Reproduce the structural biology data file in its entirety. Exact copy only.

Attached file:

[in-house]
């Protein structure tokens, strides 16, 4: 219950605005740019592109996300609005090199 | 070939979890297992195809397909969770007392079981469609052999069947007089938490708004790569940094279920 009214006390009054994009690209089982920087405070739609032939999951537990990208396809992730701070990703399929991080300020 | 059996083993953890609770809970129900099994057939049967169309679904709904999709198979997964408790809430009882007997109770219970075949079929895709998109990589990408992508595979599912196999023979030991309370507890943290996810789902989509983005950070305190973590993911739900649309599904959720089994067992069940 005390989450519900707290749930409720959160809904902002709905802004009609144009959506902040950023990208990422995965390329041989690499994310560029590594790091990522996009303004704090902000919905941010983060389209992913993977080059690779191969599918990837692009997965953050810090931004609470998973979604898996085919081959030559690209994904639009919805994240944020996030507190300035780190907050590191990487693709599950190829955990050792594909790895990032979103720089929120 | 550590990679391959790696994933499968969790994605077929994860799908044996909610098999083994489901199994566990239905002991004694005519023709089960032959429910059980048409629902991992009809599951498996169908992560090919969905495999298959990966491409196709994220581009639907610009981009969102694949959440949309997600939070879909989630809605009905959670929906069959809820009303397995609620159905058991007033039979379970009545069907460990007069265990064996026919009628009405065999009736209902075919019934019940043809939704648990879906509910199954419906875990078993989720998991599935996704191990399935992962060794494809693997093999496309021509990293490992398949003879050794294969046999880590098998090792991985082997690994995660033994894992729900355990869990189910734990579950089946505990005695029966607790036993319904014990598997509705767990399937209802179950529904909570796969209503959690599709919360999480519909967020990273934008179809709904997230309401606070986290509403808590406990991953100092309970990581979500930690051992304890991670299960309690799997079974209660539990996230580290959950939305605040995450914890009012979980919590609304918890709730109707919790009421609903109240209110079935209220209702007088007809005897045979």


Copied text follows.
[in-house]
């Protein structure tokens, strides 16, 4: 219950605005740019592109996300609005090199 | 070939979890297992195809397909969770007392079981469609052999069947007089938490708004790569940094279920 009214006390009054994009690209089982920087405070739609032939999951537990990208396809992730701070990703399929991080300020 | 059996083993953890609770809970129900099994057939049967169309679904709904999709198979997964408790809430009882007997109770219970075949079929895709998109990589990408992508595979599912196999023979030991309370507890943290996810789902989509983005950070305190973590993911739900649309599904959720089994067992069940 005390989450519900707290749930409720959160809904902002709905802004009609144009959506902040950023990208990422995965390329041989690499994310560029590594790091990522996009303004704090902000919905941010983060389209992913993977080059690779191969599918990837692009997965953050810090931004609470998973979604898996085919081959030559690209994904639009919805994240944020996030507190300035780190907050590191990487693709599950190829955990050792594909790895990032979103720089929120 | 550590990679391959790696994933499968969790994605077929994860799908044996909610098999083994489901199994566990239905002991004694005519023709089960032959429910059980048409629902991992009809599951498996169908992560090919969905495999298959990966491409196709994220581009639907610009981009969102694949959440949309997600939070879909989630809605009905959670929906069959809820009303397995609620159905058991007033039979379970009545069907460990007069265990064996026919009628009405065999009736209902075919019934019940043809939704648990879906509910199954419906875990078993989720998991599935996704191990399935992962060794494809693997093999496309021509990293490992398949003879050794294969046999880590098998090792991985082997690994995660033994894992729900355990869990189910734990579950089946505990005695029966607790036993319904014990598997509705767990399937209802179950529904909570796969209503959690599709919360999480519909967020990273934008179809709904997230309401606070986290509403808590406990991953100092309970990581979500930690051992304890991670299960309690799997079974209660539990996230580290959950939305605040995450914890009012979980919590609304918890709730109707919790009421609903109240209110079935209220209702007088007809005897045979």